A forgotten son

Published January 14, 2021
The writer is an author.
The writer is an author.

TO Lahoris, Sheranwala is one of the 12 gates that led into the ancient walled city. To New Yorkers, it was the portal through which they were admitted into the mind of the gifted writer Ved Mehta.

Ved was born in Lahore in March 1934. He died in New York on Jan 9, 2021. In his benighted youth, Ved attended the then Emerson School of the Blind located near Sheranwala Gate. The scars from the callousness of insensitive teachers had healed by the time he migrated to India in 1947. The lesions on his psyche remained.

Determined to do more with his life than threading cane chairs or playing a musical instrument, he moved to the United States at the age of 15. There, at Arkansas School for the Blind, in Little Rock, he learned to compensate for the loss of one of his senses by refining the other four.

Ved refused to accept disability as unconquerable. He mastered the skill of walking without a cane, relying on the air pressure on the follicles on his cheeks to detect changes in his surroundings. He studied at Balliol College, Oxford, and then at Harvard.

Ved refused to accept disability as unconquerable and mastered the skill of walking without a cane.

In 1960, at the age of 26, he joined The New Yorker magazine. There, for the next 30 years or so, under the mentorship of its editor William Shawn, Ved contributed carefully crafted pieces on diverse subjects such as politics, philosophy, theology and biography. An inexhaustible source remained the wellspring of his own past, from which he drew material for his familial books such as Delinquent Chacha, Daddyji and Mamaji.

By the time my wife Shahnaz and I first met Ved in the summer of 1978 in New Delhi, we had read almost every book he had written until then — his haunting memoir Face to Face (1957), Walking the Indian Streets (1959) — his version of a trip to India with the poet Dom Moraes, his masterly canvas Portrait of India (1970), and his subtle exposé of Mahatma Gandhi and His Apostles (1977).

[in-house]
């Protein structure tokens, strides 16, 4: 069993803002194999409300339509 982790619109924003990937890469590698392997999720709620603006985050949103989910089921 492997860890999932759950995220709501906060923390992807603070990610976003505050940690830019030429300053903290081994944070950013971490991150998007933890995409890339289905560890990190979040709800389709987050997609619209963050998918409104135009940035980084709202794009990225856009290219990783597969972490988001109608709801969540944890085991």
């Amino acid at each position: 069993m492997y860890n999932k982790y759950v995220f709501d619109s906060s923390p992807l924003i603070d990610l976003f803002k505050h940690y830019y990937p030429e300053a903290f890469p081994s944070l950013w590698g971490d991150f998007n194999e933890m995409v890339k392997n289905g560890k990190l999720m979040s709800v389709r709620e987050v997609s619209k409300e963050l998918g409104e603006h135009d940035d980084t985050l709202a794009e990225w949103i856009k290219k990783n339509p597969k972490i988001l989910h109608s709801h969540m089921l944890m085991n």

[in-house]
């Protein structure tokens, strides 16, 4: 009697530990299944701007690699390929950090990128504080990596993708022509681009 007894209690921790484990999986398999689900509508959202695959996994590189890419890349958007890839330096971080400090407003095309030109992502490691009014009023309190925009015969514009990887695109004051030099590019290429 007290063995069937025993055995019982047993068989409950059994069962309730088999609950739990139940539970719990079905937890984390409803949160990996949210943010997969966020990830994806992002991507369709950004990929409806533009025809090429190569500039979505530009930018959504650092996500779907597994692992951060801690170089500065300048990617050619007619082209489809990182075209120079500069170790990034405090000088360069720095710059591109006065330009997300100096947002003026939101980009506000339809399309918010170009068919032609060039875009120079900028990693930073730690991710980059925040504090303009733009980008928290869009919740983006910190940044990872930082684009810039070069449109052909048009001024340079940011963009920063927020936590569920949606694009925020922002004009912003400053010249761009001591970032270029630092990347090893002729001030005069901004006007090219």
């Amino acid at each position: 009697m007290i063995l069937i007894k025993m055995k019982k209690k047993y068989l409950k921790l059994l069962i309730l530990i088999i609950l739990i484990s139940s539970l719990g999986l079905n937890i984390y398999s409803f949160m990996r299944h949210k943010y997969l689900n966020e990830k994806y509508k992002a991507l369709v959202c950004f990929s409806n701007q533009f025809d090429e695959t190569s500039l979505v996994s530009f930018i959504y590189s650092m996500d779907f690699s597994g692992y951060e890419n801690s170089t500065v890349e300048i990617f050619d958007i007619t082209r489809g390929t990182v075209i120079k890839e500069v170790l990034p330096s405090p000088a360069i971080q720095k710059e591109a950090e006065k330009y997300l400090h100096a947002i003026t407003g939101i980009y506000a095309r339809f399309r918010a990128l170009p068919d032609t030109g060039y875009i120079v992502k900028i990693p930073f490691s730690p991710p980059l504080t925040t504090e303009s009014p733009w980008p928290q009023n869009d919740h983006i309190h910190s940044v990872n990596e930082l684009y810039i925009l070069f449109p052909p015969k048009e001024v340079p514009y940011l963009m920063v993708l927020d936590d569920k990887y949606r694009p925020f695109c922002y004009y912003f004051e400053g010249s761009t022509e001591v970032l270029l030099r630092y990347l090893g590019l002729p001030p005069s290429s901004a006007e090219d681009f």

We asked our common publisher Ravi Dayal (then MD of Oxford University Press, India) if he could arrange a meeting. Ravi organised a dinner at his Sujan Singh Park flat. India was experiencing power outages in those days and so all too frequently we would be plunged into humid darkness. Just when it was time to leave, the lights failed yet again. Suddenly, Ved was in his element. He grasped Shahnaz’s arm and steered her through the furniture to the main door.

The following year, Ved came to Lahore. Shahnaz and I took him to his father’s former house 11 Temple Road, allotted to two sisters of Dr Mubashir Hasan. It took some coaxing to get them to agree to Ved’s visit. They suspected he had come to reclaim the property. As Ved revisited each area — the front drawing room, what had once been his parents’ room, the bedroom he shared with his brother Om, the kitchen, the rooftop where he flew kites — it became clear that Ved had come to reclaim not property but his childhood.

Part of that childhood had been spent in Rawalpindi, where Ved’s father Dr Amolak Ram Mehta had been posted by his parent organisation, the Indian Health Department. Ved had an unclear idea of the house his family had lived in, other than it was behind the large house owned by Sardar Bahadur Mohan Singh. That palatial mansion we knew had become the Presidency.

After a number of false turns along Sarwar Road, we drove into a gate that led past a new house that had been built quite obviously in someone’s front garden. Suddenly, the old house came into view. Ved alighted, stepped on the gravel and said: “This is it. This the house.” He described the layout of the interior and showed us the place where, without guidance, he had re-assembled a broken bicycle so that he could ride on his own, unaided.

After 1979, our subsequent meetings with Ved and his wife Linn Cary (they married in 1983) took place in their commodious and welcoming apartment in Manhattan’s prestigious 79th Street. Our friendship cascaded into the next generation when his daughter Sage came to stay with us in Lahore, and into yet another when she and her husband Michael became parents of twin daughters whom we have watched grow.

Over the years, Ved and I exchanged our most recent publications. We wrote to each other in English but conversed (company permitting) in Punjabi, for Ved never lost his kinship with Punjabiat.

With his passing, New York has lost one of its notable adopted sons and Lahore its neglected son. Lahore’s loss is twice over — once in August 1947 and now again in January 2021.

The writer is an author.

www.fsaijazuddin.pk

Published in Dawn, January 14th, 2021

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